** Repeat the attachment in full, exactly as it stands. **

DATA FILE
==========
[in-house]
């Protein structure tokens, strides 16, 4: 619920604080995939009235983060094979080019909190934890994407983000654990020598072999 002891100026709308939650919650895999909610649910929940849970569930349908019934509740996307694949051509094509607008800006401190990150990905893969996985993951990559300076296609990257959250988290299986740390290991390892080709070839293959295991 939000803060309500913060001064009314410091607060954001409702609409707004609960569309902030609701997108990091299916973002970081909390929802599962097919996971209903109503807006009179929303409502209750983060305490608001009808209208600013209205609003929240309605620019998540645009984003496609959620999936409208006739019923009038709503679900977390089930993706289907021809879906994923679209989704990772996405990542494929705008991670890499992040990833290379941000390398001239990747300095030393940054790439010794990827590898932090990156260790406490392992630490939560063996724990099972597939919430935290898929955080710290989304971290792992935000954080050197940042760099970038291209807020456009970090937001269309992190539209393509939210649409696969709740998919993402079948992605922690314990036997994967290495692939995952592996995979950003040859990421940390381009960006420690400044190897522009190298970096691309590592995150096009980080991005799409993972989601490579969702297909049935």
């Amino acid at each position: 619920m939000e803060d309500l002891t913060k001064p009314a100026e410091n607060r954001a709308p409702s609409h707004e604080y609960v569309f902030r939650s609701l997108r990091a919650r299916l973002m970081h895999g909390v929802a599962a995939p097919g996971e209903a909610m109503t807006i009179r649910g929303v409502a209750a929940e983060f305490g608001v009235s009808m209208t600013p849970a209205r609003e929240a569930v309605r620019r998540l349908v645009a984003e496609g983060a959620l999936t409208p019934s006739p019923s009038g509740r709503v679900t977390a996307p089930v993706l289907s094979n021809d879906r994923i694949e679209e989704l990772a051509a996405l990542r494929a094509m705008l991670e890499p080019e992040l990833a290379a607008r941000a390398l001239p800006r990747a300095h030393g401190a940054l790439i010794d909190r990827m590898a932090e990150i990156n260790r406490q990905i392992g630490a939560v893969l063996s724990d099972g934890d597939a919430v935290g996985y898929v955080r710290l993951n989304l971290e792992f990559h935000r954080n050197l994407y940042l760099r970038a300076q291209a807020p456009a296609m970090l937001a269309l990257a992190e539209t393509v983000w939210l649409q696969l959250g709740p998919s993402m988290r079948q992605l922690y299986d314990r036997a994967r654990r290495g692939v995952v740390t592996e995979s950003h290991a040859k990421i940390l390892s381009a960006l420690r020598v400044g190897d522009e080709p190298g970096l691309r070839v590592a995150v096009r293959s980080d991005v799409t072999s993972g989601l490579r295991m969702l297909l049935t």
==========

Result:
[in-house]
């Protein structure tokens, strides 16, 4: 619920604080995939009235983060094979080019909190934890994407983000654990020598072999 002891100026709308939650919650895999909610649910929940849970569930349908019934509740996307694949051509094509607008800006401190990150990905893969996985993951990559300076296609990257959250988290299986740390290991390892080709070839293959295991 939000803060309500913060001064009314410091607060954001409702609409707004609960569309902030609701997108990091299916973002970081909390929802599962097919996971209903109503807006009179929303409502209750983060305490608001009808209208600013209205609003929240309605620019998540645009984003496609959620999936409208006739019923009038709503679900977390089930993706289907021809879906994923679209989704990772996405990542494929705008991670890499992040990833290379941000390398001239990747300095030393940054790439010794990827590898932090990156260790406490392992630490939560063996724990099972597939919430935290898929955080710290989304971290792992935000954080050197940042760099970038291209807020456009970090937001269309992190539209393509939210649409696969709740998919993402079948992605922690314990036997994967290495692939995952592996995979950003040859990421940390381009960006420690400044190897522009190298970096691309590592995150096009980080991005799409993972989601490579969702297909049935």
């Amino acid at each position: 619920m939000e803060d309500l002891t913060k001064p009314a100026e410091n607060r954001a709308p409702s609409h707004e604080y609960v569309f902030r939650s609701l997108r990091a919650r299916l973002m970081h895999g909390v929802a599962a995939p097919g996971e209903a909610m109503t807006i009179r649910g929303v409502a209750a929940e983060f305490g608001v009235s009808m209208t600013p849970a209205r609003e929240a569930v309605r620019r998540l349908v645009a984003e496609g983060a959620l999936t409208p019934s006739p019923s009038g509740r709503v679900t977390a996307p089930v993706l289907s094979n021809d879906r994923i694949e679209e989704l990772a051509a996405l990542r494929a094509m705008l991670e890499p080019e992040l990833a290379a607008r941000a390398l001239p800006r990747a300095h030393g401190a940054l790439i010794d909190r990827m590898a932090e990150i990156n260790r406490q990905i392992g630490a939560v893969l063996s724990d099972g934890d597939a919430v935290g996985y898929v955080r710290l993951n989304l971290e792992f990559h935000r954080n050197l994407y940042l760099r970038a300076q291209a807020p456009a296609m970090l937001a269309l990257a992190e539209t393509v983000w939210l649409q696969l959250g709740p998919s993402m988290r079948q992605l922690y299986d314990r036997a994967r654990r290495g692939v995952v740390t592996e995979s950003h290991a040859k990421i940390l390892s381009a960006l420690r020598v400044g190897d522009e080709p190298g970096l691309r070839v590592a995150v096009r293959s980080d991005v799409t072999s993972g989601l490579r295991m969702l297909l049935t």